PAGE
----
British athletes managed thirteen more medals on day seven of the Paralympics, which pushed them to the brink of achieving their 103 medal target. However, a strong performance from the Russians saw GB pushed down to third in the medal table, three golds behind their second-placed rivals.

Day Seven marked the beginning of the cycling road races down at Brand’s Hatch, where GB were looking to recreate some of their velodrome excellence on the challenging outdoor course. Mark Colbourne opened the medal winning for the day with silver in the Men’s C1 Time Trial, finishing 14 seconds behind German rival Michael Teuber to claim his third medal of the Games.

…the Brit was looking to claim a remarkable third in the C5 Time Trial.

Karen Darke also raced her way to second on the podium in her Individual H1-2 Time Trial. The 41 year old had no chance of catching up American star Marianna Davis, who won the gold by nearly two minutes, but she did manage to hold off Switzerland’s Ursula Schwaller to claim another valuable silver for Britain.

Colbourne and Darke may have been beaten to gold, but no-one stood a chance of doing the same to swimmer-turned-cyclist extraordinaire Sarah Storey. With two track gold medals already stashed safely away, the Brit was looking to claim a remarkable third in the C5 Time Trial.

The former F1 racing driver famously lost both legs during a horrific racing crash…

She made it look easy, recording a blistering time of 22 mins 40.66 and leaving her nearest opponent trailing by over a minute and a half. Storey now needs just one more gold in the Women’s C4-5 Road Race to equal Tanni Grey-Thompson’s eleven gold record and establish herself as one of Britain’s most successful Paralympians in history.

But impressive as her performance was, the eyes of the world were riveted elsewhere in today’s races – on the inspirational figure of Italian Alessandro “Alex” Zanardi. The former F1 racing driver famously lost both legs during a horrific racing crash in 2001 but refused to let it hamper his athletic ambitions.

…he has refused to rule out returning in Rio to defend his title…

After meeting Paralympic handcyclist Vittorio Podesta in an Italian car park, where the pair bickered over a disabled parking space before starting to talk about Podesta’s handbike, Zanardi took up hand cycling. Within a few years, he had won the New York marathon in his category and claimed silver at the World Championships, but at Brand’s Hatch he went one better and snatched the gold.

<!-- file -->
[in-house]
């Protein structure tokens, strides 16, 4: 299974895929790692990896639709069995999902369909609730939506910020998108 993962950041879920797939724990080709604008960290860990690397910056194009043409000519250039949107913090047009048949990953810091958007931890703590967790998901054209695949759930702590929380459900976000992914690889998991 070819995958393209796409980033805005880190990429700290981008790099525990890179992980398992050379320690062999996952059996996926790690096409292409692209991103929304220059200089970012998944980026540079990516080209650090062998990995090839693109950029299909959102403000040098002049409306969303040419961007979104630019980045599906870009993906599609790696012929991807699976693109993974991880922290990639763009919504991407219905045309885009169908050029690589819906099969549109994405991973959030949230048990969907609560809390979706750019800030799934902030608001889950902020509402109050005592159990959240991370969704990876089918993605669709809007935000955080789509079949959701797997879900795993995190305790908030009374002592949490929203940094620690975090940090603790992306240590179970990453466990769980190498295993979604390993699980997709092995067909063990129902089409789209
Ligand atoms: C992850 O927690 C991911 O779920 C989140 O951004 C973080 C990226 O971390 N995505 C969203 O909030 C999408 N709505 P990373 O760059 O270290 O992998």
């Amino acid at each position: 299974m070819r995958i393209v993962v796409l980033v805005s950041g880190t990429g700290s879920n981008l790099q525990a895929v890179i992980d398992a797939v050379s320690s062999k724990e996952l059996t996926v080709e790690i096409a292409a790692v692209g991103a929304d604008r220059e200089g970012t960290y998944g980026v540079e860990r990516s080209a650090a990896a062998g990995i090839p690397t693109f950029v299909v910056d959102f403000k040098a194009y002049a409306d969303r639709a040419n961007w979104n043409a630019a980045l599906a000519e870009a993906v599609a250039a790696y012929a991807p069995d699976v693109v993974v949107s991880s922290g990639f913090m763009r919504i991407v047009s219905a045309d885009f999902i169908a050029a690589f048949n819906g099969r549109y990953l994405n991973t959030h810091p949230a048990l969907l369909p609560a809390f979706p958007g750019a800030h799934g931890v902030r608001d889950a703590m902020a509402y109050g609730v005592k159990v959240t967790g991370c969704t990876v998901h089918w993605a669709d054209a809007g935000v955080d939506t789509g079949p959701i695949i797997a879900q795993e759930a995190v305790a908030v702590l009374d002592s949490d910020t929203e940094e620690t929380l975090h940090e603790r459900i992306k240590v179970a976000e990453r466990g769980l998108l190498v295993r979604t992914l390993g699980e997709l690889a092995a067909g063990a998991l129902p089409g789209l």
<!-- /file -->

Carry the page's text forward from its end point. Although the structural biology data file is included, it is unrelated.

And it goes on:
The celebrations betrayed just how much this meant to the Italian veteran, who raised his bike above his head in elation and roared the Italian national anthem with furious gusto. Unsurprisingly, given his customary stubbornness, he has refused to rule out returning in Rio to defend his title, despite being significantly older than many of his rivals at the age of forty five.

…gold remained elusive even here as the pair found themselves overcome…

From one veteran to another – Peter Norfolk was devastated to find himself knocked out and unable to defend his Quad title after being knocked out of the singles competition, but still made it to the final of the doubles alongside Andy Lapthorne. Sadly, gold remained elusive even here as the pair found themselves overcome 6-2 6-2 5-7 6-2 by Americans David Wagner and Nick Taylor. The silver was of little consolation, judging from their distraught expressions after the match.

And so to an evening of swimming and athletics metalware. Golds proved hard to come by at the Aquatics Centre, where several British swimmers came in second by agonisingly close margins. Charlotte Henshaw was unlucky to miss out in the Women’s 100m Backstroke SB6, beaten to first place by Viktoriia Savtsova by just three hundreds of a second. It was an astonishing performance by her Ukrainian rival, who is just fourteen years old. Fellow British swimmer Liz Johnson finished behind Henshaw to claim the bronze.

…the youngster couldn’t maintain her lead…

Louise Waktin also came tantalizingly close to a gold in the Women’s 50m Freestyle S9 race, which saw her battle rival Ping Lin right to the end. The Chinese swimmer managed to finish fractionally ahead though, claiming the gold with a lead of just 0.09 seconds.

Hannah Russell also looked on course for top of the podium in the Women’s 100m Backstroke S12, finding herself in pole position at the turn. But the youngster couldn’t maintain her lead in the second length and ultimately had to settle for bronze. Robert Welbourn joins her in the bronze medal tally, after securing third place in the Men’s 400m Freestyle S8.

David Devine, meanwhile, battled his way up to bronze…

But nobody was getting in between 17-year-old Ollie Hynd and his gold medal in the Men’s 200m Individual Medley SM8. The teenager left his older brother Sam trailing in fourth place as he sped to victory, leading at the turn and holding on for the gold.

By contrast, it was a modest evening at the Olympic Stadium. Bethany Woodward was roared home in second place in her Women’s 200m T37 final to add yet another silver to GB’s tally. David Devine, meanwhile, battled his way up to bronze position on the final stretch of the Men’s 800m T12, overtaking Cuba’s Lazaro Rashid in the final 20m to make the podium.

A total of thirteen medals made this one of GB’s most successful medal days so far, but the two golds won just weren’t enough to prevent the Russians from leapfrogging Britain into second place in the medal table. GB athletes will need to produce some exceptional performances over the final four days of the Games to claim that longed-for second place which they achieved in Beijing.

 

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London-based broadcast and online journalist, with a penchant for sports.

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